In a previous post I detailed hosting Foundry VTT in Azure. I didn’t go into detail about how the actual deployment was executed, as I thought it would make a post of its own, particularly as I ended up throwing Circle CI into the mix. So here is that post.
I bought the excellent web based virtual table top Foundry VTT last year in order to play the TTRPG Cyberpunk Red remotely, and also to learn how to run it.
I don’t like to use
.Verify too much in Moq, but recently I have found it useful to be able to verify something has happened by checking an invocation on an
ILogger<T>. To achieve this I use the following utility method:
I had some legacy code which required that an
int be reserved and a
bool be returned if it failed. The
int would be returned via an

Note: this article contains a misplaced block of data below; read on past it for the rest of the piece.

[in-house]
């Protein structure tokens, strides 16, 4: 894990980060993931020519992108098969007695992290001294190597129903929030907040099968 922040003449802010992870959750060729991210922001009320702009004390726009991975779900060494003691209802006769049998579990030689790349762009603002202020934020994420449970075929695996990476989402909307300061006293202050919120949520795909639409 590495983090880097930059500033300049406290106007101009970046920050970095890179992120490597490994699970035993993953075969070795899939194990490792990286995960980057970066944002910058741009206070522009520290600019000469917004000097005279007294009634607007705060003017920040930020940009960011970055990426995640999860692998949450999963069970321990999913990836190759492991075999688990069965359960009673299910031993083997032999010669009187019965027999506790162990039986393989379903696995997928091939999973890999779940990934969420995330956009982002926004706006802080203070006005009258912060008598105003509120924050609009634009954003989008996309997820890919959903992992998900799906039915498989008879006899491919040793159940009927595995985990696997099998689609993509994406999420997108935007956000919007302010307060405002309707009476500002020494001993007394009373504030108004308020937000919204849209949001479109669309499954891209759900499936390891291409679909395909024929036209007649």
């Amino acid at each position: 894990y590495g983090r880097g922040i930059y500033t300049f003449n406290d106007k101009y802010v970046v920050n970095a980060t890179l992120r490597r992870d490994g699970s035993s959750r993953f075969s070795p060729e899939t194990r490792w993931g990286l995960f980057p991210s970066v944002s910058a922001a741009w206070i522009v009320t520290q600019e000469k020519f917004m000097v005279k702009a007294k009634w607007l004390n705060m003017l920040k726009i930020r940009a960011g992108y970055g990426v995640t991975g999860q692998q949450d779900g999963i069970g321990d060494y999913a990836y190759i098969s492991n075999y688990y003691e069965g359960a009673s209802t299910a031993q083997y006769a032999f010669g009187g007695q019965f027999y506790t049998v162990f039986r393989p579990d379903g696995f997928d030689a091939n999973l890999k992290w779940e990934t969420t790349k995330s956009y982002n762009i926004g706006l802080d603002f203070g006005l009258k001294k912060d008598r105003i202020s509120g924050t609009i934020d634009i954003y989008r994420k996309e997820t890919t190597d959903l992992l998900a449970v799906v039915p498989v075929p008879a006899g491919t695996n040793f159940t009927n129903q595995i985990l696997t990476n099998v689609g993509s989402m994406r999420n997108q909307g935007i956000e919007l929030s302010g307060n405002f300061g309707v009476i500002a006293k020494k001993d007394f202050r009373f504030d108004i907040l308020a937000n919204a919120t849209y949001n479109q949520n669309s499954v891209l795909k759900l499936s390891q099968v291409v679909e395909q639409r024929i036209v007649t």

out parameter. For the purpose of the test I also wanted to increment the
int every time it was requested.
Leader Election is useful in distributed systems as it gives sole responsiblilty to a single node for things which can’t be performed concurrently in a safe manner. This is particularly useful in Kubernetes where we will be running multiple instances of the same app spread across pods. An example would be reserving resources on behalf of the entire deployment.
In 10 years of working with MongoDB I’ve found that developing against it is great, but putting changes live is not so great, due to the fact it’s impossible to say for sure how the live database compares to the database you’ve been developing against.
The number one issue I’ve seen when people start using Git is dealing with submodules in existing projects. Recently I’ve been considering moving everything to subtrees, but I don’t see that as a direct replacement. In this post I explain why.